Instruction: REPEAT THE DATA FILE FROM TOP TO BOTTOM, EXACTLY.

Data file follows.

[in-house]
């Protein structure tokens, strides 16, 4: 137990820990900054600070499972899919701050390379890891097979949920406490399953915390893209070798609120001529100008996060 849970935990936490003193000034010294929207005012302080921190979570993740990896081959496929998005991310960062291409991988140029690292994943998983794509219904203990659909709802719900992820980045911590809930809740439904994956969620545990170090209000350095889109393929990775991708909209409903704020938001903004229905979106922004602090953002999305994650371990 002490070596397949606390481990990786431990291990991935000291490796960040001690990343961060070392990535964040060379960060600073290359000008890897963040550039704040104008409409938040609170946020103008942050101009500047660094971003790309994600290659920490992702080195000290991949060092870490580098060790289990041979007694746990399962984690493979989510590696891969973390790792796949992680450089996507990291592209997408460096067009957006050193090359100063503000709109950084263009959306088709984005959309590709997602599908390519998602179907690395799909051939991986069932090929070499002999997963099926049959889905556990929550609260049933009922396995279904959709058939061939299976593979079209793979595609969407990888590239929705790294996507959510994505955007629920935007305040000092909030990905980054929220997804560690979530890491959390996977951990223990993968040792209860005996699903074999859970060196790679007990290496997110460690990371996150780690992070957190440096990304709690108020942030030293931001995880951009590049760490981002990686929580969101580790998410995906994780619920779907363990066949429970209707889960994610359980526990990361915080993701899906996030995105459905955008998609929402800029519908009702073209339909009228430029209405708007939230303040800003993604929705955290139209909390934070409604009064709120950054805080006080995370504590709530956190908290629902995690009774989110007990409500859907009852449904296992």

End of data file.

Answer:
[in-house]
């Protein structure tokens, strides 16, 4: 137990820990900054600070499972899919701050390379890891097979949920406490399953915390893209070798609120001529100008996060 849970935990936490003193000034010294929207005012302080921190979570993740990896081959496929998005991310960062291409991988140029690292994943998983794509219904203990659909709802719900992820980045911590809930809740439904994956969620545990170090209000350095889109393929990775991708909209409903704020938001903004229905979106922004602090953002999305994650371990 002490070596397949606390481990990786431990291990991935000291490796960040001690990343961060070392990535964040060379960060600073290359000008890897963040550039704040104008409409938040609170946020103008942050101009500047660094971003790309994600290659920490992702080195000290991949060092870490580098060790289990041979007694746990399962984690493979989510590696891969973390790792796949992680450089996507990291592209997408460096067009957006050193090359100063503000709109950084263009959306088709984005959309590709997602599908390519998602179907690395799909051939991986069932090929070499002999997963099926049959889905556990929550609260049933009922396995279904959709058939061939299976593979079209793979595609969407990888590239929705790294996507959510994505955007629920935007305040000092909030990905980054929220997804560690979530890491959390996977951990223990993968040792209860005996699903074999859970060196790679007990290496997110460690990371996150780690992070957190440096990304709690108020942030030293931001995880951009590049760490981002990686929580969101580790998410995906994780619920779907363990066949429970209707889960994610359980526990990361915080993701899906996030995105459905955008998609929402800029519908009702073209339909009228430029209405708007939230303040800003993604929705955290139209909390934070409604009064709120950054805080006080995370504590709530956190908290629902995690009774989110007990409500859907009852449904296992």